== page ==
8 Ways Picture Books Meet Young Children’s Needs (Part 2)

Read to Child 8 1 2014

“Think and wonder. Wonder and think.” ― Dr. Seuss

Take a good look around you. What do you see? With the exception of nature, everything you see, hear, touch, taste and smell came from a single thought. Imagine that! And what better way to start stimulating those wonderful young minds than with a colorful picture book. This is the second of a two-part blog where today I’ll look at the final four ways picture books help meet the needs of young children. In particular …

1. They can help children develop and acquire knowledge. With so many subjects to choose from, it is extremely easy to find picture books focusing on information and knowledge. Categories include; Our Personal World (Families, School, Pets, Our bodies, Our Personal Health), Nature and our environment (Plants, Animals, Fish, Reptiles, Mammals other than humans like Manatees, Insects, Spiders, Invertebrates, The Earth, The Universe, Math), Our World from Ideas (Inventors, Construction, Farming, Flight, Space Travel), Things we do (Writers, Musicians, Artists, Actors, Dancers, Entertainers, Athletes), World Faith, World History, and Cultures of the World. Here are a few examples of picture books that are useful: The Story of Snow: The Science of Winter’s Wonder by Mark Cassino, The Magic School Bus: Inside the Human Body by Joanna Cole, and River Royals: Master the Mississippi by Sarah Wynne.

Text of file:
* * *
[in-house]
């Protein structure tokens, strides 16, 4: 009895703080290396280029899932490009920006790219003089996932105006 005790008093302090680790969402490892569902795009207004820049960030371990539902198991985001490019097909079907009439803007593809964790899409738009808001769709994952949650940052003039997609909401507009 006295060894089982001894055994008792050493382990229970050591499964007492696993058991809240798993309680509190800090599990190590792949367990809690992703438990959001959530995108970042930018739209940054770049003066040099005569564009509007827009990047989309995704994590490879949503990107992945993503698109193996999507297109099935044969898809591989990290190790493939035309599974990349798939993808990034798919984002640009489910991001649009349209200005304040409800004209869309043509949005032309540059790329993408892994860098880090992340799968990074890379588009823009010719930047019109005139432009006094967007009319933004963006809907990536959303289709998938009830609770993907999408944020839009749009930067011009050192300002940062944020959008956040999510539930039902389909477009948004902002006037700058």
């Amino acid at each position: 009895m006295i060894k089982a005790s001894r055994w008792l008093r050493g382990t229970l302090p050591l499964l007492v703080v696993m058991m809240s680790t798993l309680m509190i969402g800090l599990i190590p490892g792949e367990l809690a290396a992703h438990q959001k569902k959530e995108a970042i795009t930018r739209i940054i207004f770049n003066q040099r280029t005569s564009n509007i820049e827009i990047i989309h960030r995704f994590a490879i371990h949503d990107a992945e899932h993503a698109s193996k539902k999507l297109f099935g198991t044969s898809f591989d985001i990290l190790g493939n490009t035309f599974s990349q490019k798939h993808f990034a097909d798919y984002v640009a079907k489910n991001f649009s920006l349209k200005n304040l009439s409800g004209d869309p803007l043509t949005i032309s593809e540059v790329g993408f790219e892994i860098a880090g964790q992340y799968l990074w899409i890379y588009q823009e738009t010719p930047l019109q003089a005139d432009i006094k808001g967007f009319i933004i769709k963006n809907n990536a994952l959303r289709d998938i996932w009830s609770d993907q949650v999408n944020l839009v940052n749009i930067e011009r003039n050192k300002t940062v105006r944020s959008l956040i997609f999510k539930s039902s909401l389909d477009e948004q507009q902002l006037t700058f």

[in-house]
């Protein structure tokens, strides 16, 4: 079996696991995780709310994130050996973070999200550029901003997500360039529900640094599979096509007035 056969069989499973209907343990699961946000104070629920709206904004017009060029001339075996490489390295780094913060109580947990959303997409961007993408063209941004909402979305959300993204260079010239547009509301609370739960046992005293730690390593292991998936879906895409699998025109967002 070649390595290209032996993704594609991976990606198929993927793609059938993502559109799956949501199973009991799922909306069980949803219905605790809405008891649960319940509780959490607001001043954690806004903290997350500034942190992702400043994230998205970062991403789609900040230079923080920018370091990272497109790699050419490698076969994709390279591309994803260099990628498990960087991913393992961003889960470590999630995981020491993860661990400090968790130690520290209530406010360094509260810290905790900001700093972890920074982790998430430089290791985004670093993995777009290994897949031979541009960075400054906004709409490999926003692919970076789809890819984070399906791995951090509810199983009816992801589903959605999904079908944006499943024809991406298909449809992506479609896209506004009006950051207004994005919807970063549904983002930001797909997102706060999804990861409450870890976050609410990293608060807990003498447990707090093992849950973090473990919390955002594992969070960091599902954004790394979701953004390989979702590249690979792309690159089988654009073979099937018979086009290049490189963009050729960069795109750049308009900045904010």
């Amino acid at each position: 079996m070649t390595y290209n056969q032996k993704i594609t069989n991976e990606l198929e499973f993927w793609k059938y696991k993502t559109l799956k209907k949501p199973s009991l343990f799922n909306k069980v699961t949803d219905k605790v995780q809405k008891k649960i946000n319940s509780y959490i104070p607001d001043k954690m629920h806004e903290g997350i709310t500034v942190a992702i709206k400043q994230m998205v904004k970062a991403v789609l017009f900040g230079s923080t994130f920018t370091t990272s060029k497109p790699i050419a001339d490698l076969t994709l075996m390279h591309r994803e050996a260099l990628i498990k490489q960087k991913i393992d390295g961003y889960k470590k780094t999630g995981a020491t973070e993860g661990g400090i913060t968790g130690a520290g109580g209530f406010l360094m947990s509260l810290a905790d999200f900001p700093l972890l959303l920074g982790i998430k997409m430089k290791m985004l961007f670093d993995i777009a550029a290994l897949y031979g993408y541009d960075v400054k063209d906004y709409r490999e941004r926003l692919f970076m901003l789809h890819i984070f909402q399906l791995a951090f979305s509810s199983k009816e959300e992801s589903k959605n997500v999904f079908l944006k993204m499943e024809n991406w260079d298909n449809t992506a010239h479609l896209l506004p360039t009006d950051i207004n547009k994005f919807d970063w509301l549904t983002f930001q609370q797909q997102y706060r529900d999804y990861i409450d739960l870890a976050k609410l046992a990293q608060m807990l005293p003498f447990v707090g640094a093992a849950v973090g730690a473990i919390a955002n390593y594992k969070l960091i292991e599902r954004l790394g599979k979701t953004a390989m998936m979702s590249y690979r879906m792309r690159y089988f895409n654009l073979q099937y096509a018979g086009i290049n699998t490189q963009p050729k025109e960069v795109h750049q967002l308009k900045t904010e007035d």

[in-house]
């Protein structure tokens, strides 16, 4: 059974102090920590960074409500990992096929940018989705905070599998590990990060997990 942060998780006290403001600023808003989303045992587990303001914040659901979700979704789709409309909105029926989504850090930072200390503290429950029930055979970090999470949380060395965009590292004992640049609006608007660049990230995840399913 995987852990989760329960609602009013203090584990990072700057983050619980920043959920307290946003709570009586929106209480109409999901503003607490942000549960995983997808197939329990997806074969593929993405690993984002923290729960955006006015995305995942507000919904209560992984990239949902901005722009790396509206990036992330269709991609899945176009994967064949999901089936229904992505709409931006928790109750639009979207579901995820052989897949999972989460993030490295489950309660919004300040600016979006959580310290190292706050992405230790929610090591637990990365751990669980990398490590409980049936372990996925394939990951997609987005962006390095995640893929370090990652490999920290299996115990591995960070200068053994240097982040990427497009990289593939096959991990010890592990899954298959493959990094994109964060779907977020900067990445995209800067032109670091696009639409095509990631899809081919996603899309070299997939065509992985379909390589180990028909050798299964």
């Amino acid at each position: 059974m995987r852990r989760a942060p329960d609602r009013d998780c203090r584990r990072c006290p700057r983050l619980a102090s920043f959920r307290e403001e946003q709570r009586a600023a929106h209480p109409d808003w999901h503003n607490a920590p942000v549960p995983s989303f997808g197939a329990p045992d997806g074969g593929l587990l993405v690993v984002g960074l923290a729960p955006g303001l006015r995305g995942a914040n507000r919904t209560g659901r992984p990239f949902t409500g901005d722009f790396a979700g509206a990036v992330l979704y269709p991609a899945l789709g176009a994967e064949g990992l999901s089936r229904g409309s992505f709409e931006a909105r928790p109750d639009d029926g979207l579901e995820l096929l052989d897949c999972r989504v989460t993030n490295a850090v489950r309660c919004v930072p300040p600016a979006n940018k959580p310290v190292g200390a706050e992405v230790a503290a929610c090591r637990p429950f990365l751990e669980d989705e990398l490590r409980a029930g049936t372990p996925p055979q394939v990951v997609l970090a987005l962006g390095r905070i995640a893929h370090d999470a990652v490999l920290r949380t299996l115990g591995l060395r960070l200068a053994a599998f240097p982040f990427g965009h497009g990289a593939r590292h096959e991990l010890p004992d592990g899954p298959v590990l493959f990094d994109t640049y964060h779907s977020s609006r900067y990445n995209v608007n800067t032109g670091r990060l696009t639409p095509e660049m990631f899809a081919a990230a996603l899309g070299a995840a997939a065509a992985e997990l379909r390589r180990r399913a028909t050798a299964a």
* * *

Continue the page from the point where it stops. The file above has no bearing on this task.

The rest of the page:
2. They can help children become physically active. Some books highlighting physical activity include: Come and Play with Us by Annie Kubler, Racing Around by Stuart J. Murphy, and My Amazing Body: A First Look at Health and Fitness by Pat Thomas.

3. They can help children explore, become more playful and humorous. Some good examples are: This is Not a Good Idea! by Mo Willems, One Cool Friend by Toni Buzzeo, and I Want My Hat Back by Jon Klassen.

4. They can help children develop and enjoy communications and language. A few examples here are: A Hole is to Dig by Ruth Krauss, The Quiet Book by Deborah Underwood and Today I Feel Silly: And Other Moods that Make My Day by Jamie Lee Curtis.

So there you have it. A few more examples on the importance of children’s picture books that can help the child grow and develop in: acquiring knowledge, becoming physically active, becoming more humorous, and developing communication skills.

Related Posts

8 Ways Picture Books Meet Young Children’s Needs – Part 1 (July 29, 2014)

How Children Benefit from Informational Picture Books (July 25, 2014) https://www.kobeemanatee.com/how-children-benefit-from-informational-picture-books/

Reading to Preschool Children – One of the Most Important Steps Parents Can Do (July 1, 2014) https://www.kobeemanatee.com/reading-to-preschool-children-one-of-the-most-important-steps-parents-can-do/

Children Discover Joy of Reading from Book Loving Parents (June 21, 2014) https://www.kobeemanatee.com/children-discover-love-of-reading-from-book-loving-parents/

Benefits of Reading to Children (Part 1) – 6 Strengthening Attributes (July 8, 2014) https://www.kobeemanatee.com/benefits-of-reading-to-children-part-1-6-strengthening-attributes/

~ Robert Scott Thayer